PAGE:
Balancing the Mission Checkbook

Core Strength for Nonprofits: Financial Lessons from a First Time Marathoner

Over the past year I have been enthused by a newfound passion for long-distance running, which began innocently enough as a fifty-something guy cautiously running a mile and a half. While logging many miles since then, I’ve had time to reflect on parallels between my fledgling ardor for running and my long-established passion for nonprofit finance. Running buddies of mine, who are far more experienced in this realm, have taught me that developing core strength is a key to longevity in running. This lesson is true in the nonprofit world as well. Those nonprofits most able to sustain, grow, and expand their missions do so by building their organizations around a strong core.   

Since my inaugural run last year, my workout routine has expanded to 40 plus miles a week with my first marathon scheduled for this fall.  The lesson about the importance of a strong core has been vital. It turns out that many inexperienced runners get hurt when they charge ahead into their exercise routines without developing a solid foundation. Unaware of the need to strengthen essential, but lesser-known, muscle sets like abdominals, obliques, and intercostals, many novices run too far too fast, only to have their fervor ended prematurely by an otherwise avoidable injury.

The need for core strength is similarly crucial for nonprofit organizations. In order to best accomplish our missions, we need to develop a solid infrastructure on which to build our programs. The elements at the core of a nonprofit are its management, financial leadership, governance, fundraising capacity, technology, and human resources. Often described as administrative costs or overhead, we at Nonprofits Assistance Fund talk about them more broadly as part of “core mission support.”  Take a look at this nifty graphic we designed to help visualize the concept.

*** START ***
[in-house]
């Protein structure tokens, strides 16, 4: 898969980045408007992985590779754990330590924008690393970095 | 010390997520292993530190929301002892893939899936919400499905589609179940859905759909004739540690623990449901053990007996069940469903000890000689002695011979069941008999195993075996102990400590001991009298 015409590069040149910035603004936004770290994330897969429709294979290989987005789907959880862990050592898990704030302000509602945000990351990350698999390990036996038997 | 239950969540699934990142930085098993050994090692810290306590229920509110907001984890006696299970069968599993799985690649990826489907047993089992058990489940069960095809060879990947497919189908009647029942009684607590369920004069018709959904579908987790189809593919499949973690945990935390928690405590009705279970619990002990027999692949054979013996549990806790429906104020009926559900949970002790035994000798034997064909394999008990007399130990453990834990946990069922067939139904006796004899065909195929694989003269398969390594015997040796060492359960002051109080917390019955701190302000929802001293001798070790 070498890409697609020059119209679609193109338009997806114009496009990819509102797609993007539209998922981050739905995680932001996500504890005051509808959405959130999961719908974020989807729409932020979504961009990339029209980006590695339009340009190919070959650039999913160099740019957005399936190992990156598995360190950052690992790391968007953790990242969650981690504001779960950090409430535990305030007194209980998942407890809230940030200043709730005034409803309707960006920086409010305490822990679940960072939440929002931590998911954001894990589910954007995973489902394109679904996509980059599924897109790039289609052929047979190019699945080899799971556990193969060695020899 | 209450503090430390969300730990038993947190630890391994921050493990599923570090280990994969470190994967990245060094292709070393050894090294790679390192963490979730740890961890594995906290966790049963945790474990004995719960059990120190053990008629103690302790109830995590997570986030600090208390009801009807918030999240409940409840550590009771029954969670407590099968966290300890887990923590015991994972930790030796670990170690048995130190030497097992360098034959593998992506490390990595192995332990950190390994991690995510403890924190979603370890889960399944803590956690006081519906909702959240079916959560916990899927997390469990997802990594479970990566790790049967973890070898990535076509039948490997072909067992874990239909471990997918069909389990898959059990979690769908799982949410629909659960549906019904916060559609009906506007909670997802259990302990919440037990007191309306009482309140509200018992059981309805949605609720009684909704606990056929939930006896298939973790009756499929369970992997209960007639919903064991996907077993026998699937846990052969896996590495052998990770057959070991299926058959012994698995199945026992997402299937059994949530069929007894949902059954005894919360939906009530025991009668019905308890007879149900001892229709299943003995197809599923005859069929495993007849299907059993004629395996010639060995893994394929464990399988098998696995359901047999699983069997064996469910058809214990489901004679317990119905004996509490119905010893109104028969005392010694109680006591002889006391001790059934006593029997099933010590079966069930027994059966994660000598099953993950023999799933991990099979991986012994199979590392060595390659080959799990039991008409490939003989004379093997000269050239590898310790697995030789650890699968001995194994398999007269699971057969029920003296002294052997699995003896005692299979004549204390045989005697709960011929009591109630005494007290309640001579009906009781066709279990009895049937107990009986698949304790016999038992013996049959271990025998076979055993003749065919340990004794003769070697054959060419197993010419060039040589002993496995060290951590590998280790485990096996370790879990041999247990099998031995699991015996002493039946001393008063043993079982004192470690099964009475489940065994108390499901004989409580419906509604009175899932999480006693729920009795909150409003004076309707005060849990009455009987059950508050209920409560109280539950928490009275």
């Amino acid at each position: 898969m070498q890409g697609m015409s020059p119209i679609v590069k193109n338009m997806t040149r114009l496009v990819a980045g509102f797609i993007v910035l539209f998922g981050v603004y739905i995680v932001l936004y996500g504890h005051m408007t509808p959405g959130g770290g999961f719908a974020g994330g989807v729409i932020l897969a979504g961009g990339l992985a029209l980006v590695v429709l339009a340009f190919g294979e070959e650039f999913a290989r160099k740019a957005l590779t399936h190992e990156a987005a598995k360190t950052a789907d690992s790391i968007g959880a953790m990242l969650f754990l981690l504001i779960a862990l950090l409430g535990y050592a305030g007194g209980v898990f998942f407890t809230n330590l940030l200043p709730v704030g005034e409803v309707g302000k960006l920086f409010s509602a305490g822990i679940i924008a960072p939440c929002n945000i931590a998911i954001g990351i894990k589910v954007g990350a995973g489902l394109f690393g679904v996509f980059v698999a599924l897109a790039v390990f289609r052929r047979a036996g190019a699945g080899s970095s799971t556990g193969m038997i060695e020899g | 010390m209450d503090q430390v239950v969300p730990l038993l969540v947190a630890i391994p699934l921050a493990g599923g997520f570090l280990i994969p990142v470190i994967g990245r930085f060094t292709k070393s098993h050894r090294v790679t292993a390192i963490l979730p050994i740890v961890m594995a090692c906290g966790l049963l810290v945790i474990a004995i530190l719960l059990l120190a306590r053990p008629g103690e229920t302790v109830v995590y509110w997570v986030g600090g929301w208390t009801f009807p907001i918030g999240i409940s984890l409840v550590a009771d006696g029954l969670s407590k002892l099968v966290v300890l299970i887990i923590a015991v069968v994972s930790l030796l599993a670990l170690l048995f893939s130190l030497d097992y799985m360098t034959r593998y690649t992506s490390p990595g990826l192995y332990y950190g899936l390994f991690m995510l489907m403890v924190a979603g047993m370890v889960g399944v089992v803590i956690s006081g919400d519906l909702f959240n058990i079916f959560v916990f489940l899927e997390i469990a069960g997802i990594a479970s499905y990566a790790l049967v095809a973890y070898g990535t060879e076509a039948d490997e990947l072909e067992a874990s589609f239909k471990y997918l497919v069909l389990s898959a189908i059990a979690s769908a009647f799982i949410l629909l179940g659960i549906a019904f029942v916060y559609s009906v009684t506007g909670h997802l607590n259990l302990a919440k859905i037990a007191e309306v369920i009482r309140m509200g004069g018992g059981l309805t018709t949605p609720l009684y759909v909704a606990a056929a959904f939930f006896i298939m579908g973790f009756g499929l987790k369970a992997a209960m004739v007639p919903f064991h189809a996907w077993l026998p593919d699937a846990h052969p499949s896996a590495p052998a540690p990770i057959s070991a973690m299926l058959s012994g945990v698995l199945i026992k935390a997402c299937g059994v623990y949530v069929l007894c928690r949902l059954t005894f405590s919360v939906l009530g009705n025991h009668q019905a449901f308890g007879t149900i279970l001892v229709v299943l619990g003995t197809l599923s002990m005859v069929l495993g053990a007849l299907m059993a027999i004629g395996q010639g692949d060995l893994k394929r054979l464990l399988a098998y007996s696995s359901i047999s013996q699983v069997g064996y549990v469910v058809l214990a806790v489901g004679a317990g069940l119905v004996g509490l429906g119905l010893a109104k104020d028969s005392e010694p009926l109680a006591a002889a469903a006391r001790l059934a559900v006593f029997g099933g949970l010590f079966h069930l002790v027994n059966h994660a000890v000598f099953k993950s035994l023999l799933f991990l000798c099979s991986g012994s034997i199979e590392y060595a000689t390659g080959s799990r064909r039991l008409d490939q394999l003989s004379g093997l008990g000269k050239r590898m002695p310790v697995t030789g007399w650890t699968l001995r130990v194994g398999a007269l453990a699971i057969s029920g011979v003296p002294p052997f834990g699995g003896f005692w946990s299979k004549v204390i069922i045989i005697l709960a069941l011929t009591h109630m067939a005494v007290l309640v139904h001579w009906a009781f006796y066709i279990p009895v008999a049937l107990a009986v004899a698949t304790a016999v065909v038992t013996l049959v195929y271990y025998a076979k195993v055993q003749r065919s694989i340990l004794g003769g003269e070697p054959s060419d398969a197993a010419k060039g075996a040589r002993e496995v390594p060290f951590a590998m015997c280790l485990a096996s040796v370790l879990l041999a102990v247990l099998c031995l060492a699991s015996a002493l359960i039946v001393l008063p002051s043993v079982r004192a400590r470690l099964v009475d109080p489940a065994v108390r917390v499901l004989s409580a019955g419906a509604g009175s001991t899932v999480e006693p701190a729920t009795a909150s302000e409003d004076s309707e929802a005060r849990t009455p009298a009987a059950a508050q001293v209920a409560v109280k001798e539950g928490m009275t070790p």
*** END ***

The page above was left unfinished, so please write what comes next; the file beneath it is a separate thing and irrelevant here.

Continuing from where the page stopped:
As a runner, in order to aid endurance and to protect against injury, I’ve been taught to spend time exercising the core muscle sets specifically. The 30 minutes of stretching, the crunches, push-ups, air bikes, planks, and leg lifts are in addition to my regular running routine, not at the expense of it. The time and effort I spend tending to these relatively obscure muscles is an investment in my long-term success and a complement to all the long miles. If I adequately build up my core muscles, there is less risk that at mile 15 or 20 of a long-distance race my major muscle groups like hamstrings and quads and calves will cramp or strain.

Likewise, in order to give our major program efforts the best chance for success, we must strengthen the core mission components listed above. Nonprofits shouldn’t shy from making the proper investment of capital and personnel in each. It is a false choice to think that we must funnel every available resource directly into our program initiatives at the expense of properly investing in core mission support.  We have a better chance of long-term success when we do both, girding each program with a strong core infrastructure.

To facilitate adequate funding of core mission support, it’s important to know how much of the core is being used by each program area. Calculating the true costs of each program gives us the insight to properly plan and manage the core resources needed for each program.  When each program supports its share of the core, the entire organization is strengthened and all of our programs better serve our mission.    

The mission work we do as nonprofits is too critical to risk stumbling or pulling up with an injury at a critical time. Building our core mission strength is fundamental to keeping our nonprofits healthy and sustaining our work over the long term.  Our mission work will have the greatest chance to transform the world for the better if we approach it as a marathon rather than a sprint.  

Photo CC

Curtis Klotz, CPA, has an education as far removed from his CPA as you can imagine (religion and women’s studies). He loves using his disparate background to translate and integrate nonprofit finance with program functions.